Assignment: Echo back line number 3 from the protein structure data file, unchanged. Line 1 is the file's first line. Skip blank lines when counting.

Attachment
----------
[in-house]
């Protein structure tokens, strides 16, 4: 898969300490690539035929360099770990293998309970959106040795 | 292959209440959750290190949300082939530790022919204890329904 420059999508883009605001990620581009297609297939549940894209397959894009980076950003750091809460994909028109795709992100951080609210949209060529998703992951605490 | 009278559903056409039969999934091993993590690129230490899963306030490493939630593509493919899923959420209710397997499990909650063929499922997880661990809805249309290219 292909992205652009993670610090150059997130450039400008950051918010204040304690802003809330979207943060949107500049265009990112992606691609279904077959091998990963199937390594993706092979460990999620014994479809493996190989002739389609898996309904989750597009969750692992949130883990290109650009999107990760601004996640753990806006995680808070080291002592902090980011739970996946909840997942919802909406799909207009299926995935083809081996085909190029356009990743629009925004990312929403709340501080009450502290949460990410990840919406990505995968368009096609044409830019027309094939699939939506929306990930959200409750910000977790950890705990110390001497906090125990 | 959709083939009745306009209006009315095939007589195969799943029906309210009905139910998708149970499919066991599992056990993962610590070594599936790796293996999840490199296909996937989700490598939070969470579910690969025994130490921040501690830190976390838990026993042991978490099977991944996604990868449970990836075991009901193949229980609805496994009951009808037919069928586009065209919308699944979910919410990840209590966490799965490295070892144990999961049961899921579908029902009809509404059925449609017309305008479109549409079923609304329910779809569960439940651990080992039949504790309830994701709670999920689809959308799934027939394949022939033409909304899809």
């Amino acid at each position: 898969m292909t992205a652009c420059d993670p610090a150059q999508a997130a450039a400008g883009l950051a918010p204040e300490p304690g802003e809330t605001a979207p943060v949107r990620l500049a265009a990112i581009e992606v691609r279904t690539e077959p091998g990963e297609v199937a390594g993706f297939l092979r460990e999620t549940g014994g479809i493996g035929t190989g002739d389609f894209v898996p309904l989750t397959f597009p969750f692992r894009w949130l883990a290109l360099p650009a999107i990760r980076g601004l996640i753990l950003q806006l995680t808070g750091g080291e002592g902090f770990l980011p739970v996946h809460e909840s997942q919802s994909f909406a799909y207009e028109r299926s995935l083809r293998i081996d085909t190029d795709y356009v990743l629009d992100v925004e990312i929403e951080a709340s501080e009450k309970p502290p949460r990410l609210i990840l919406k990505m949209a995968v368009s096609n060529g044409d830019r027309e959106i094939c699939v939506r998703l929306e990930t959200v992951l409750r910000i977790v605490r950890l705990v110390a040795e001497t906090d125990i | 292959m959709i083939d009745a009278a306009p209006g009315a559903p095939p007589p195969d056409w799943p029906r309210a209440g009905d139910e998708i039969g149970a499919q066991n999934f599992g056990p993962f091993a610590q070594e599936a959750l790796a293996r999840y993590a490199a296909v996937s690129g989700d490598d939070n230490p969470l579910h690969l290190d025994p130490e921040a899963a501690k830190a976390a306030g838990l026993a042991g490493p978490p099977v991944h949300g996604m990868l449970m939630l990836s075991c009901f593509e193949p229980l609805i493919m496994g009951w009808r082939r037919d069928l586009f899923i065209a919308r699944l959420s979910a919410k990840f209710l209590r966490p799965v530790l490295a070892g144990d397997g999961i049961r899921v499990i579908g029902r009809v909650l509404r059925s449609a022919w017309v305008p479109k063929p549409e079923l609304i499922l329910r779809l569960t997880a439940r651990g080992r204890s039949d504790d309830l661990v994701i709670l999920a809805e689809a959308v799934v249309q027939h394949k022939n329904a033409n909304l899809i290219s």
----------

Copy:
């Amino acid at each position: 898969m292909t992205a652009c420059d993670p610090a150059q999508a997130a450039a400008g883009l950051a918010p204040e300490p304690g802003e809330t605001a979207p943060v949107r990620l500049a265009a990112i581009e992606v691609r279904t690539e077959p091998g990963e297609v199937a390594g993706f297939l092979r460990e999620t549940g014994g479809i493996g035929t190989g002739d389609f894209v898996p309904l989750t397959f597009p969750f692992r894009w949130l883990a290109l360099p650009a999107i990760r980076g601004l996640i753990l950003q806006l995680t808070g750091g080291e002592g902090f770990l980011p739970v996946h809460e909840s997942q919802s994909f909406a799909y207009e028109r299926s995935l083809r293998i081996d085909t190029d795709y356009v990743l629009d992100v925004e990312i929403e951080a709340s501080e009450k309970p502290p949460r990410l609210i990840l919406k990505m949209a995968v368009s096609n060529g044409d830019r027309e959106i094939c699939v939506r998703l929306e990930t959200v992951l409750r910000i977790v605490r950890l705990v110390a040795e001497t906090d125990i | 292959m959709i083939d009745a009278a306009p209006g009315a559903p095939p007589p195969d056409w799943p029906r309210a209440g009905d139910e998708i039969g149970a499919q066991n999934f599992g056990p993962f091993a610590q070594e599936a959750l790796a293996r999840y993590a490199a296909v996937s690129g989700d490598d939070n230490p969470l579910h690969l290190d025994p130490e921040a899963a501690k830190a976390a306030g838990l026993a042991g490493p978490p099977v991944h949300g996604m990868l449970m939630l990836s075991c009901f593509e193949p229980l609805i493919m496994g009951w009808r082939r037919d069928l586009f899923i065209a919308r699944l959420s979910a919410k990840f209710l209590r966490p799965v530790l490295a070892g144990d397997g999961i049961r899921v499990i579908g029902r009809v909650l509404r059925s449609a022919w017309v305008p479109k063929p549409e079923l609304i499922l329910r779809l569960t997880a439940r651990g080992r204890s039949d504790d309830l661990v994701i709670l999920a809805e689809a959308v799934v249309q027939h394949k022939n329904a033409n909304l899809i290219s």